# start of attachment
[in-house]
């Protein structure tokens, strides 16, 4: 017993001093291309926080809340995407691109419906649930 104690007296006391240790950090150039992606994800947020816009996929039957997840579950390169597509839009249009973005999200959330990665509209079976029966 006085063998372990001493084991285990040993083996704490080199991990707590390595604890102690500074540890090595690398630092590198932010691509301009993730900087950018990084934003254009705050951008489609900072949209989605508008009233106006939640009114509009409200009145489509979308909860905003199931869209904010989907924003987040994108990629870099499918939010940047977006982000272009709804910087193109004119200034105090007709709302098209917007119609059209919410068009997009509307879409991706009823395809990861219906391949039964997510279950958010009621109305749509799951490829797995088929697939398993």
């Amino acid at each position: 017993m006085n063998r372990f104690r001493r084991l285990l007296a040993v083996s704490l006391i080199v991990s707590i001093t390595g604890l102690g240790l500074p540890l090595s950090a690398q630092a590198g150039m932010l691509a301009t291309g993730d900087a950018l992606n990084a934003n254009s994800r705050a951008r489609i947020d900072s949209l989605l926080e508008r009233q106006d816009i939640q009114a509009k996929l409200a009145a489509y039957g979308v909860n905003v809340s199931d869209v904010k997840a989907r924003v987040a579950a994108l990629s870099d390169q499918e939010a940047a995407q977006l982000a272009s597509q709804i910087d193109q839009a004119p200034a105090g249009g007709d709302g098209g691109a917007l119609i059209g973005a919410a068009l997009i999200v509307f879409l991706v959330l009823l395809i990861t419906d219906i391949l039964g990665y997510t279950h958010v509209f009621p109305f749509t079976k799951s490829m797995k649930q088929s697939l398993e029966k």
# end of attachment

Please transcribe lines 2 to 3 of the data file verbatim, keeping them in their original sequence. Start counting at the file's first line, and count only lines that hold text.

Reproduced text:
């Protein structure tokens, strides 16, 4: 017993001093291309926080809340995407691109419906649930 104690007296006391240790950090150039992606994800947020816009996929039957997840579950390169597509839009249009973005999200959330990665509209079976029966 006085063998372990001493084991285990040993083996704490080199991990707590390595604890102690500074540890090595690398630092590198932010691509301009993730900087950018990084934003254009705050951008489609900072949209989605508008009233106006939640009114509009409200009145489509979308909860905003199931869209904010989907924003987040994108990629870099499918939010940047977006982000272009709804910087193109004119200034105090007709709302098209917007119609059209919410068009997009509307879409991706009823395809990861219906391949039964997510279950958010009621109305749509799951490829797995088929697939398993």
């Amino acid at each position: 017993m006085n063998r372990f104690r001493r084991l285990l007296a040993v083996s704490l006391i080199v991990s707590i001093t390595g604890l102690g240790l500074p540890l090595s950090a690398q630092a590198g150039m932010l691509a301009t291309g993730d900087a950018l992606n990084a934003n254009s994800r705050a951008r489609i947020d900072s949209l989605l926080e508008r009233q106006d816009i939640q009114a509009k996929l409200a009145a489509y039957g979308v909860n905003v809340s199931d869209v904010k997840a989907r924003v987040a579950a994108l990629s870099d390169q499918e939010a940047a995407q977006l982000a272009s597509q709804i910087d193109q839009a004119p200034a105090g249009g007709d709302g098209g691109a917007l119609i059209g973005a919410a068009l997009i999200v509307f879409l991706v959330l009823l395809i990861t419906d219906i391949l039964g990665y997510t279950h958010v509209f009621p109305f749509t079976k799951s490829m797995k649930q088929s697939l398993e029966k």